‘NHS at breaking point’ – Says BMA deputy chair Dr David Wrigley

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Hospital workers in the Manchester area give an early warning of crisis in the NHS – 17 hospitals in the area have now declared critical incidents

‘FROM HEALTH to social care, everything is at breaking point,’ deputy chair of the British Medical Association Council (BMA), Dr David Wrigley warned yesterday.

‘I spoke to a consultant in a large English town and he said that the whole system is failing and this is because of what has been happening in the last few weeks with the government not putting restrictions in place.
‘Allowing mixing and not bringing in those safeguards means that we are now going to have a very, very worrying few weeks ahead of us and it is of real concern to all.
‘I am not sure that we can say that we are living with the virus in anyway that is sensible.
‘We are now seeing over ten per cent of NHS staff off sick and although this variant doesn’t cause serious illness and death as much as previous variants, the amount of staff and the impact on public services, including the NHS, is huge, and that will impact on patient care.
‘We are hearing of Ambulance Trusts saying that they can’t meet their demands of the service and patients should drive themselves, or get themselves to hospital with heart attacks and strokes.
‘I have never heard of this in the twenty-five years I have worked in the NHS.
‘I really want to emphasise that this is not the fault of the staff in the system.
‘They are working their socks off. Before the pandemic actually, we were in a bad position with huge numbers of doctors, tens of thousands of doctors short, nurses as well, the number of beds we have are well below the amount of beds we should have to care for patients.
‘Germany for example run an 85% bed occupancy whereas we are reaching 100%.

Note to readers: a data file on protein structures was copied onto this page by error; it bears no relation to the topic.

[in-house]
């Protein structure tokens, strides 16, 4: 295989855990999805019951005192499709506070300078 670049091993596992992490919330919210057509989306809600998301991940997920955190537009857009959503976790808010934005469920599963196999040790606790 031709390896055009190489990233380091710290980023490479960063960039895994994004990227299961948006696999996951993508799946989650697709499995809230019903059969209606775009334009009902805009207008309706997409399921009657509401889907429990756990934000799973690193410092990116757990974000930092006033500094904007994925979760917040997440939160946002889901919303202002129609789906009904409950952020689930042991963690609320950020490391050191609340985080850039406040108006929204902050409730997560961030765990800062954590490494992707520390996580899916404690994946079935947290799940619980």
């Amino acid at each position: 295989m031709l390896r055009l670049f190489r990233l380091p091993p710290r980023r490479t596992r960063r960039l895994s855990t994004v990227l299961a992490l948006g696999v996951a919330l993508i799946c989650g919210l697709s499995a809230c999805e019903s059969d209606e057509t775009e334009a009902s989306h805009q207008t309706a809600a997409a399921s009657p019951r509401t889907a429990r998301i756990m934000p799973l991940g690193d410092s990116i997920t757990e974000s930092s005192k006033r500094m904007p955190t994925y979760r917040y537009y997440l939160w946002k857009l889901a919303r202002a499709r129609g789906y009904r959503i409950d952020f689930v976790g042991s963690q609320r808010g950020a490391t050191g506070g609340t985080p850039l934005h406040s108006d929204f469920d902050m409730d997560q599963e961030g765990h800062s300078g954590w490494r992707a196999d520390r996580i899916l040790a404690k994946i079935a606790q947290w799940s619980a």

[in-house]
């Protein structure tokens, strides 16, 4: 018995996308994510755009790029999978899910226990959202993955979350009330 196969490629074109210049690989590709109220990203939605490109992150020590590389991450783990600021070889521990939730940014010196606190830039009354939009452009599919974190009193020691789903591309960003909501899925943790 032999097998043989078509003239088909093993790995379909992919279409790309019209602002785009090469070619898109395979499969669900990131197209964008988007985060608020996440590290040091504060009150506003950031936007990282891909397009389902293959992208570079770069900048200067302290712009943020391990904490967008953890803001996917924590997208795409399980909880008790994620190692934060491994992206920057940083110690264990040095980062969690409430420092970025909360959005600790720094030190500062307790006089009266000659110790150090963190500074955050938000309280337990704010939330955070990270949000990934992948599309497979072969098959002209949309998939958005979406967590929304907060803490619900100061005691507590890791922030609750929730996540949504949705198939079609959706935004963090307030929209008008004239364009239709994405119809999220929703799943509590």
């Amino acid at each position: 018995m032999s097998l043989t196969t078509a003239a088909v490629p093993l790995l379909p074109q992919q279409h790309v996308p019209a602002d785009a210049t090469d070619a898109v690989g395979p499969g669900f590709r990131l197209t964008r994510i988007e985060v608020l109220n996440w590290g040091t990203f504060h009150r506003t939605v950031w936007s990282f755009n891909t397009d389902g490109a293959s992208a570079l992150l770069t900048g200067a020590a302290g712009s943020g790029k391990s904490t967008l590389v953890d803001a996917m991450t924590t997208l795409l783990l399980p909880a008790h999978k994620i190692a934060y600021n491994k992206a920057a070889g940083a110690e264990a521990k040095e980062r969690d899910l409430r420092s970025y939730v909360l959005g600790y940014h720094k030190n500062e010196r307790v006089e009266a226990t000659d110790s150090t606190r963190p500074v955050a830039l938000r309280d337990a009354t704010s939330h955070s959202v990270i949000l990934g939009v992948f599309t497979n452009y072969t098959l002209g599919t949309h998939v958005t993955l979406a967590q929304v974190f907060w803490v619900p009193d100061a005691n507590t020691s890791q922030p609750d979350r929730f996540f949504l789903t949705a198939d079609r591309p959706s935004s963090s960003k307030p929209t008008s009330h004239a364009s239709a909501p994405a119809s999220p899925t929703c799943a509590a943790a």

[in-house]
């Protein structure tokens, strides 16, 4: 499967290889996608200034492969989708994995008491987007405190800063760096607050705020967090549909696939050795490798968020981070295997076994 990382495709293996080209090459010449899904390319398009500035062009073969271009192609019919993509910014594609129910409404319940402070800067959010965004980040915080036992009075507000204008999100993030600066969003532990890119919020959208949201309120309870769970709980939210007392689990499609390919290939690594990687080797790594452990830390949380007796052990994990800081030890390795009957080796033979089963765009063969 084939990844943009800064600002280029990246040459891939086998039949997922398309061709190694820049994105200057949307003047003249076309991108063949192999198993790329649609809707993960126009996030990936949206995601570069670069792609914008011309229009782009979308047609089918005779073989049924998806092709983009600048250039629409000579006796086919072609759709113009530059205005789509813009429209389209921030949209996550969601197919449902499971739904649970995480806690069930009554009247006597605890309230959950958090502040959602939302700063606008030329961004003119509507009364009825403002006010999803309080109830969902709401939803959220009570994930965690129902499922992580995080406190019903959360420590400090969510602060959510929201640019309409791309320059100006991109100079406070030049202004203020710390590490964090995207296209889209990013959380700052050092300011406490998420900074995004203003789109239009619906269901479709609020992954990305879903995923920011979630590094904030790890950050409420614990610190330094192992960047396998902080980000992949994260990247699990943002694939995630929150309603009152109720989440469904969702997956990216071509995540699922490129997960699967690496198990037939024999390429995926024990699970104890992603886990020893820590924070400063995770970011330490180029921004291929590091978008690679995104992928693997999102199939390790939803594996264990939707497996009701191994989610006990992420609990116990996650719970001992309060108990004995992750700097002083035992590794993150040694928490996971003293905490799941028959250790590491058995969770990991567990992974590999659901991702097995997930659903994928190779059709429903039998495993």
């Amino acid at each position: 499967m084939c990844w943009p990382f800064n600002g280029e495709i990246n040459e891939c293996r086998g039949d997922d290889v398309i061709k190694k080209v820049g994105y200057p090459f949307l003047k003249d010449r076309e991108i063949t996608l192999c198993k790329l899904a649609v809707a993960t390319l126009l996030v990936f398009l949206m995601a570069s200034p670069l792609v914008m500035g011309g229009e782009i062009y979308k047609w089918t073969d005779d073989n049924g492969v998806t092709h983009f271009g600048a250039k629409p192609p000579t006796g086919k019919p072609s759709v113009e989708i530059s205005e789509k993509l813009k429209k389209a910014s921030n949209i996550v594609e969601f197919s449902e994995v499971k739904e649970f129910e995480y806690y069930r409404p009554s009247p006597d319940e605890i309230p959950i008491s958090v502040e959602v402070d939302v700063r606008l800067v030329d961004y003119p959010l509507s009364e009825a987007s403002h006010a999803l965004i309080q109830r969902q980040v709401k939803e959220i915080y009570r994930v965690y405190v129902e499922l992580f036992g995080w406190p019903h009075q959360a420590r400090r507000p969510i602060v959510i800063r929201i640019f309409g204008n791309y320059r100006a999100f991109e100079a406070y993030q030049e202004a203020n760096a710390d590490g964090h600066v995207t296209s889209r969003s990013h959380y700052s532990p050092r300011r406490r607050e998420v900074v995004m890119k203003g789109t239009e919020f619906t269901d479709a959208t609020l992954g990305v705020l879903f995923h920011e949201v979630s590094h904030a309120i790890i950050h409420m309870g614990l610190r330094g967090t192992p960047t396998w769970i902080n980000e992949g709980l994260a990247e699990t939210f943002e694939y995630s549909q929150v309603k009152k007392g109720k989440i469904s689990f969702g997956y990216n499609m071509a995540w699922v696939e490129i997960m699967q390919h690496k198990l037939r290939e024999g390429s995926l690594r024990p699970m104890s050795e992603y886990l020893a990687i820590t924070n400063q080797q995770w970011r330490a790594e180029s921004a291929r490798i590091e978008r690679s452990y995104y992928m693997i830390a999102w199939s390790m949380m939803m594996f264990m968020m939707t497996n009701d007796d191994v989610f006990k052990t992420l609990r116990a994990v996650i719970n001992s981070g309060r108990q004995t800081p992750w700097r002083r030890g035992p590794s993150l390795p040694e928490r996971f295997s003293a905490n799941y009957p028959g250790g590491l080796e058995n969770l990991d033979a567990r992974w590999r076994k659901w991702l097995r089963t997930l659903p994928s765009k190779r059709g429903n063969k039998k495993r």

‘In fact patients are on trollies in corridors as a routine now in A&E Departments and it is just simply unacceptable.
‘We shouldn’t be in that position and politicians have got a lot to answer for.’
Meanwhile surgery is being halted at Greater Manchester hospitals as the ‘rising impact’ of Covid-19 and staffing shortages continues to affect NHS trusts across England.
A number of trusts declared critical incidents, meaning they are concerned they cannot provide priority services.
Health bosses in Greater Manchester said about 15% of their workforce were either ill with Covid or isolating.
They said the ‘challenges may get worse’ in the next fortnight.
Greater Manchester Health and Social Care Partnership said the decision affecting 17 hospitals was ‘a temporary measure’ and that cancer care, cardiac and vascular surgery and transplantation would not be affected.
But it said Covid admissions were also rising sharply, with more than one in five patients in some of the region’s hospitals testing positive.
Fiona Noden, chief executive of Bolton NHS Foundation Trust, said the suspension of surgery had been ‘a very difficult decision’ which was taken to ensure ‘we can keep people safe, maintain infection control, deploy staff where they are needed most and keep looking after people who need urgent and emergency care’.
Health minister Gillian Keegan said the government knew ‘this was going to be one of the most pressurised winters’ for the NHS.
NHS trusts are ‘under extreme pressure with the Omicron variant’ and ‘we actually knew that going into this period’, she said.
Elsewhere in England, at least 10 hospital trusts have announced critical incidents since Christmas:
Blackpool Teaching Hospitals NHS Foundation Trust’s chief operating officer said there was ‘very high demand’ for services and ‘long waits’ in emergency and urgency care departments
In Wiltshire, the Great Western Hospitals NHS Foundation Trust declared a critical incident after experiencing ‘sustained high levels of demand’ and concerns over the ‘availability of beds.’
United Lincolnshire Hospitals NHS Trust’s medical director said on Monday there were ‘significant staffing pressures’ due to Covid-related absences, though essential services were still operating.